Stasi archive shows way for institutional abuse record-keeping
Issues of data access, redaction and early-life information must be refined for Ireland
An Irish archive would differ from the Stasi because it would hold many family records. Copies of adoption and early-life files might be held both by the archive and a future adoption information and tracing service.
The Government recently expressed support for depositing records of historical institutional abuse in a formal archive. One role model in how to deal with this is the Stasi archive which holds records of the East German secret police.
It traces its history to social movements which fought for freedom of information. Its governing commissioners have been drawn from the ranks of those the Stasi abused. Its practice is consistent with the same EU data protection law (GDPR) that applies in Ireland.
Ireland ensures near-secrecy for alleged perpetrators, living and dead, by tightly controlling survivor access to archives
Some survivors worry that an equivalent Irish archive would enable academics and journalists to exploit their personal records. However, the Stasi archive distinguishes between accessing one’s own records and conducting research. Affected individuals can access their own files, with only limited redaction.
Researchers, by contrast, do not get unredacted access to the files of a living or recently deceased individual whose rights were violated by the Stasi, without that individual’s written consent. Rarely, professional, ethically trained researchers may obtain permission to view unredacted records without individual permission, but cannot publish or share the identifying information those records contain.
When an individual receives their file from the archive, the names of Stasi employees and collaborators are not usually redacted. However, the names of others who suffered rights violations are withheld by default. Anyone can publish or share information contained in their own file, within the limits of the existing law. For example, in Germany as in Ireland, false allegations of involvement in past abuse already fall under defamation law.
This framework distinguishes between those who participated in and benefited from rights violations and those whose rights were violated. People who worked for or collaborated with the Stasi can also inspect and receive their own records. However, they are not given equivalent control over others’ access to their files. They may submit additional materials to the archive, and the archive’s commissioner is required to verify and correct any errors in its records.
Rather than impose blanket restrictions on a massive body of documentation, the Stasi archive considers each individual’s request for their records on a case-by-case basis. Ireland, by contrast, ensures near-secrecy for alleged perpetrators, living and dead, by tightly controlling survivor access to the archives assembled by historical abuse inquiries (so-called “sealing”) for decades. The Government says sealing preserves archives for the future. However, it also deprives survivors of their personal data and denies them the full benefit of investigative work facilitated by the State and funded by the taxpayer. It reinscribes old violent hierarchies and exclusions by reminding survivors that the State controls how they can relate to their past in the present.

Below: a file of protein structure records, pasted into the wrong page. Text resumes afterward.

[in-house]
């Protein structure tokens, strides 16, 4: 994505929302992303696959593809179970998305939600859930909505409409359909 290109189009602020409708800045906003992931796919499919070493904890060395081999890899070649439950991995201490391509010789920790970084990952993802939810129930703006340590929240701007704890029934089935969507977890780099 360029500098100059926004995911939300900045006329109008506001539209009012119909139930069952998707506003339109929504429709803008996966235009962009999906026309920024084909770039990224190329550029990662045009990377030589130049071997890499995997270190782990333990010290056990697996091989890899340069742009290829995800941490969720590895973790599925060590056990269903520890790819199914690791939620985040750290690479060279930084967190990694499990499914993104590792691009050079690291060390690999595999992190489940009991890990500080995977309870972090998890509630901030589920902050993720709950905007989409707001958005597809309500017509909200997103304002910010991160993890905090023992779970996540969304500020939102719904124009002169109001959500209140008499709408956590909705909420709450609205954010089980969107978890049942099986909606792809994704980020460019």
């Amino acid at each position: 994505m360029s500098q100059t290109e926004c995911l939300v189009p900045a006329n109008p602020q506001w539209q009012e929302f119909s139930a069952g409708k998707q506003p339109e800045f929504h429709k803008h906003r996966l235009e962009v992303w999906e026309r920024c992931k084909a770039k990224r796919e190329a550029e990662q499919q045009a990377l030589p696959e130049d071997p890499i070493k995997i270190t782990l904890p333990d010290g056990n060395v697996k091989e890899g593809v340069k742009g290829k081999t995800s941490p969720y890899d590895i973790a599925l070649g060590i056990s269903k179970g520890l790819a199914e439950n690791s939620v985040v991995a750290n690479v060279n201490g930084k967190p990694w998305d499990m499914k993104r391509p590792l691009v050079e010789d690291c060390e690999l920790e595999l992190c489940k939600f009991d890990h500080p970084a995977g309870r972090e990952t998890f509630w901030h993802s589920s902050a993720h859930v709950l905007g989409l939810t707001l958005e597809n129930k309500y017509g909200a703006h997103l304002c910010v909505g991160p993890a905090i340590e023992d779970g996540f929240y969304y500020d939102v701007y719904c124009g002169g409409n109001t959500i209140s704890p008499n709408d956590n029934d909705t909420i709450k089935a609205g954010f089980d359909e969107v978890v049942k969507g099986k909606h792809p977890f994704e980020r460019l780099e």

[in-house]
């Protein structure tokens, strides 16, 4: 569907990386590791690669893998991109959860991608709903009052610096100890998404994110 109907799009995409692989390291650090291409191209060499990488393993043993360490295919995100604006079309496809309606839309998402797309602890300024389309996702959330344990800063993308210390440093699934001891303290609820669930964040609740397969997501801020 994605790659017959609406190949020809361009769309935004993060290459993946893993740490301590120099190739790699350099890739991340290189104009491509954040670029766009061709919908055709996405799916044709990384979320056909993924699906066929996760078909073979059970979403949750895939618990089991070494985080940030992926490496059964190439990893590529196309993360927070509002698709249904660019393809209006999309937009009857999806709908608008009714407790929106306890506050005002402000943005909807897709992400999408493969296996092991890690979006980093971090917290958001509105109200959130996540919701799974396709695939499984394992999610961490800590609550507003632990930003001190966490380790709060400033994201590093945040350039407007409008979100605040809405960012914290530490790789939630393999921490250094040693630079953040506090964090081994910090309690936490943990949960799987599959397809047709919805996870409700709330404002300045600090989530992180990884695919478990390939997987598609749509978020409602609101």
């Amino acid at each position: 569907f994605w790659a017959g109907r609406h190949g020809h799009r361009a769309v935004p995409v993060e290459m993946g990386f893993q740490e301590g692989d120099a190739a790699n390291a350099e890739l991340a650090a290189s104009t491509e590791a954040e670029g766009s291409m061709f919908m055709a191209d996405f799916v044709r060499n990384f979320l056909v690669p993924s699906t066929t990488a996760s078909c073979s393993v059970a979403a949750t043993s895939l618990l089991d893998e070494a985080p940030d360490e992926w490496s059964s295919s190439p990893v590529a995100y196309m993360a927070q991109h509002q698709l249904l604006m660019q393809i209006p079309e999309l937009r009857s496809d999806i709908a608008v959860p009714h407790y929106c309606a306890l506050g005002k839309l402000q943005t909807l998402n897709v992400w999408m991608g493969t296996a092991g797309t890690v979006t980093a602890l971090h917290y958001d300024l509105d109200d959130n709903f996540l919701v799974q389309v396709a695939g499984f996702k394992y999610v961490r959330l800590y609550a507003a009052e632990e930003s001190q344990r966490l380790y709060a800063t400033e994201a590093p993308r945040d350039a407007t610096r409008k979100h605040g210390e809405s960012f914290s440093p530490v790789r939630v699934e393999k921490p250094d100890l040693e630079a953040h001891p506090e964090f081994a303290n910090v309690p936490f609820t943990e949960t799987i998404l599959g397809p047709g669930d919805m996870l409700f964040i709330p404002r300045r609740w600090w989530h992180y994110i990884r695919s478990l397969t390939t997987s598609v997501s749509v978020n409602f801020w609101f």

Information about one’s birth, parentage, wider family and early life is fundamental to one’s identity
“Sealing” is sometimes said to be legally required, as an extension of confidentiality protocols applied during certain investigations. This argument is weak. It does not address witness testimony or the historical administrative records (eg correspondence, contracts, accounts) considered by the investigation. Data protection law does not permit the Government to obstruct access to decades-old records merely because a modern inquiry has considered them. Neither does it justify withholding copies of witnesses’ own testimony from them. More importantly, the Government has not explained why “confidentiality” should apply so forcefully either to documentation of recognised human rights abuses, or to documents which establish individual identity.
An Irish archive would differ from the Stasi archive because it would hold many family records. Copies of adoption and early-life files might be held both by the archive and by a future adoption information and tracing service. Some commentators assume that where an adoption took place in the context of human rights abuse – for instance unlawful family separation – the State should restrict adopted people’s access to their records. However, information about one’s birth, parentage, wider family and early life is fundamental to one’s identity.
Birth certificates are held as public records by the General Register Office. As in Germany, all adults born in Ireland, adopted or not, should be entitled to access their birth certificate. Under international human rights law, knowledge of what happened to disappeared family members is also essential to ending the continuing human rights abuse of unlawful family separation. This principle applies to all members of the separated family. Following the Stasi archives model, the names of public officials, professionals and religious actors involved in abuses such as family separation or forced medical treatment would not be redacted from records released to adopted people.
The Government says that any future archive will be administered to the “highest international standards”. Those standards are demanding. The striking contrasts with Ireland’s existing practice should give pause for thought.